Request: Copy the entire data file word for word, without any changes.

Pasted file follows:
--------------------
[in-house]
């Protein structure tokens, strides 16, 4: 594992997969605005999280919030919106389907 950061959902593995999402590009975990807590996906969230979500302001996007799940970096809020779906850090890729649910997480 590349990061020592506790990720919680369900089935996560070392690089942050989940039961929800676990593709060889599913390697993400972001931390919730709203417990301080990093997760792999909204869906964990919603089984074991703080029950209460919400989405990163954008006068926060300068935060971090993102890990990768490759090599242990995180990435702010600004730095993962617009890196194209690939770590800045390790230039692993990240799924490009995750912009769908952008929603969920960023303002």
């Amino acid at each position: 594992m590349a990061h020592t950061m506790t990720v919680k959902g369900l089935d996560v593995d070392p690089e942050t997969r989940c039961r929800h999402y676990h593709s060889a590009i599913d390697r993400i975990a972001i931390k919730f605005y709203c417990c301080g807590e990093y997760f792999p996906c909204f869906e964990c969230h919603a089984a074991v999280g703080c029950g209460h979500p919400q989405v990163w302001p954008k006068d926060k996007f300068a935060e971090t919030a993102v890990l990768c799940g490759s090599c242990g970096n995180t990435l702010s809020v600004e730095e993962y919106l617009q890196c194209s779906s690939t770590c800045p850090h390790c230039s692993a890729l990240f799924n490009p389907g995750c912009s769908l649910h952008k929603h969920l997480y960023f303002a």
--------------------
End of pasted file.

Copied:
[in-house]
């Protein structure tokens, strides 16, 4: 594992997969605005999280919030919106389907 950061959902593995999402590009975990807590996906969230979500302001996007799940970096809020779906850090890729649910997480 590349990061020592506790990720919680369900089935996560070392690089942050989940039961929800676990593709060889599913390697993400972001931390919730709203417990301080990093997760792999909204869906964990919603089984074991703080029950209460919400989405990163954008006068926060300068935060971090993102890990990768490759090599242990995180990435702010600004730095993962617009890196194209690939770590800045390790230039692993990240799924490009995750912009769908952008929603969920960023303002």
């Amino acid at each position: 594992m590349a990061h020592t950061m506790t990720v919680k959902g369900l089935d996560v593995d070392p690089e942050t997969r989940c039961r929800h999402y676990h593709s060889a590009i599913d390697r993400i975990a972001i931390k919730f605005y709203c417990c301080g807590e990093y997760f792999p996906c909204f869906e964990c969230h919603a089984a074991v999280g703080c029950g209460h979500p919400q989405v990163w302001p954008k006068d926060k996007f300068a935060e971090t919030a993102v890990l990768c799940g490759s090599c242990g970096n995180t990435l702010s809020v600004e730095e993962y919106l617009q890196c194209s779906s690939t770590c800045p850090h390790c230039s692993a890729l990240f799924n490009p389907g995750c912009s769908l649910h952008k929603h969920l997480y960023f303002a």